Honor to the thief, honor to Radiohead

Honor to the thief, honor to Radiohead

On June 9, 2003, the sixth album was released Radiohead, “Hail to the Thief”. A record in which the English band, after two brilliant but somewhat difficult albums, “Kid A” (read the review here) And “Amnesiac” (read the review here), returned to a more rock sound. Below we suggest you read the review of “Hail to the Thief” which we published at that time.

First consideration, very banal: few groups today are capable of attracting the attention of the rock public like Radiohead.

This is demonstrated by the noise caused by the appearance of “Hail to the thief” online three months before its release in stores. Second consideration: Radiohead reacted to this latest event in a – if we like – somewhat disorganized way. First declaring that he didn't care that they had been “pirated”. Then taking back these words because – they claimed – the songs that ended up online were not in the final version. All things considered, they had some reason. Because the final version of “Hail to the thief” is different from the one circulated in MP3 a few months ago. The changes between one and the other are details, if you like: sonic nuances, songs with different mixes, sounds added here and there. But it is above all from the details that we see the greatness of a group, and this is especially true for Radiohead. Third consideration: listening to “Hail to thief” today, in its definitive version, one can make more or less the same considerations that we wrote when the album began to circulate online: It is certainly an 'easier' album than “Kid A” and “Amnesiac”, with in general a more direct atmosphere and with more guitars, which may suggest a partial return to the more direct but still experimental sounds of “Ok computer”.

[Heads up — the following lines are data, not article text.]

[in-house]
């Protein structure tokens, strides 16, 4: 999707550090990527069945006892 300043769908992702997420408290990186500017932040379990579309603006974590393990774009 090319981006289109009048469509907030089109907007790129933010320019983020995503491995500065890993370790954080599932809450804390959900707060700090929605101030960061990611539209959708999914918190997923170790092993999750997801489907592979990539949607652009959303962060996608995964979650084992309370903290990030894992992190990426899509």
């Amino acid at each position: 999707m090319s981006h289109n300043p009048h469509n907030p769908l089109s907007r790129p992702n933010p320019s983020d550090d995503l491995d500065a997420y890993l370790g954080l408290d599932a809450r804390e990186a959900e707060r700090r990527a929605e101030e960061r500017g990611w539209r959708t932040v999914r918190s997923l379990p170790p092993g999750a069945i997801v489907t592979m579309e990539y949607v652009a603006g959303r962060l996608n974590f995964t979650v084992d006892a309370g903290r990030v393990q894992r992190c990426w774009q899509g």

Having listened to the album with a little more calm, and having had the opportunity to talk about it with the band, we can add that “Hail to the thief” is an album that takes lessons from the past to look to the future, at least partially recovering that ” song-form” often overlooked.
It's misleading to compare it too much to the band's other records. Because it is true that the electronic experiments “Backdrifts” and “The gloaming” recall some moments of the last two albums; and it's true that the guitars of “There there” or “2+2=5” can do the same for “Ok computer”.

But with this album Radiohead demonstrate once again that they are one step ahead of everyone, precisely because of the way in which they know how to mix experimentation and usability, melody and absolutely original and unexpected sound ideas.

Certainly, as we have already pointed out, the choice in “Hail to the thief” to completely eliminate the difficult instrumental interludes that peppered the last two studio albums contributes greatly to this. And the use of more subtle tones contributes equally explicit in the lyrics of the songs, which are often harsh. The songs directly express pacifist positions: the title – a phrase also contained in the first song, “2+2=5” – refers to an anti-Bush slogan, and in “I will” singer Thom Yorke is heard saying “I'll take refuge in a bunker underground, I won't let this happen to my children”.

In short, more than “honour to the thief”, “honour to Radiohead”. It is certainly too early to say whether or not this “Hail to thief” is a masterpiece like, for different reasons, “Kid A” and “Ok computer” were. Without a shadow of a doubt it is the worthy work of a band with a superior musical mind: those who know Radiohead will not be disappointed, those who don't know them will have a reason to do so.